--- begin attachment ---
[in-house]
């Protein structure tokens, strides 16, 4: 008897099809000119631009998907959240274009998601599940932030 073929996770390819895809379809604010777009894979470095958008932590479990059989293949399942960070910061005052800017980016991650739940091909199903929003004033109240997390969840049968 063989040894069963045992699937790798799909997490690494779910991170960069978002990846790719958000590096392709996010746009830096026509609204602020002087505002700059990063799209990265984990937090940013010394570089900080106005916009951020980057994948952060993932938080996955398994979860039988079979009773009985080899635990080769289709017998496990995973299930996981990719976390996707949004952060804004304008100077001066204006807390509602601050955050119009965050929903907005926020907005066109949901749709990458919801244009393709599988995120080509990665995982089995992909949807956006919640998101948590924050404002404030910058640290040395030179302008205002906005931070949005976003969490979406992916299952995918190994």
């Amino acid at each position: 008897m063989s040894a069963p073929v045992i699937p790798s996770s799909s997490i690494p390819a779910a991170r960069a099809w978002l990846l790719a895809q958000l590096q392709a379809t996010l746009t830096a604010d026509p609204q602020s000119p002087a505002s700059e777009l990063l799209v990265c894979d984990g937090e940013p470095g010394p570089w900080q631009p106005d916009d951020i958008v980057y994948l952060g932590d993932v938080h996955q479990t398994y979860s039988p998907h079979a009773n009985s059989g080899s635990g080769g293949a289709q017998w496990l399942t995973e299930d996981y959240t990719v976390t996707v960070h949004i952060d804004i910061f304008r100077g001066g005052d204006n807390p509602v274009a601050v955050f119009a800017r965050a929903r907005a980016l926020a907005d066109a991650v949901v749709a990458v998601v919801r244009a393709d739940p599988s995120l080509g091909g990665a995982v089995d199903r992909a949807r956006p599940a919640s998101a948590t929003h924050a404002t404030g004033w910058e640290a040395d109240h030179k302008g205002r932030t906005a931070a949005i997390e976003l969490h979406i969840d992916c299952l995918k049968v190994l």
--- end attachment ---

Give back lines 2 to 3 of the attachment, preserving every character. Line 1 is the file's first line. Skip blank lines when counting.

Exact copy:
């Protein structure tokens, strides 16, 4: 008897099809000119631009998907959240274009998601599940932030 073929996770390819895809379809604010777009894979470095958008932590479990059989293949399942960070910061005052800017980016991650739940091909199903929003004033109240997390969840049968 063989040894069963045992699937790798799909997490690494779910991170960069978002990846790719958000590096392709996010746009830096026509609204602020002087505002700059990063799209990265984990937090940013010394570089900080106005916009951020980057994948952060993932938080996955398994979860039988079979009773009985080899635990080769289709017998496990995973299930996981990719976390996707949004952060804004304008100077001066204006807390509602601050955050119009965050929903907005926020907005066109949901749709990458919801244009393709599988995120080509990665995982089995992909949807956006919640998101948590924050404002404030910058640290040395030179302008205002906005931070949005976003969490979406992916299952995918190994």
């Amino acid at each position: 008897m063989s040894a069963p073929v045992i699937p790798s996770s799909s997490i690494p390819a779910a991170r960069a099809w978002l990846l790719a895809q958000l590096q392709a379809t996010l746009t830096a604010d026509p609204q602020s000119p002087a505002s700059e777009l990063l799209v990265c894979d984990g937090e940013p470095g010394p570089w900080q631009p106005d916009d951020i958008v980057y994948l952060g932590d993932v938080h996955q479990t398994y979860s039988p998907h079979a009773n009985s059989g080899s635990g080769g293949a289709q017998w496990l399942t995973e299930d996981y959240t990719v976390t996707v960070h949004i952060d804004i910061f304008r100077g001066g005052d204006n807390p509602v274009a601050v955050f119009a800017r965050a929903r907005a980016l926020a907005d066109a991650v949901v749709a990458v998601v919801r244009a393709d739940p599988s995120l080509g091909g990665a995982v089995d199903r992909a949807r956006p599940a919640s998101a948590t929003h924050a404002t404030g004033w910058e640290a040395d109240h030179k302008g205002r932030t906005a931070a949005i997390e976003l969490h979406i969840d992916c299952l995918k049968v190994l």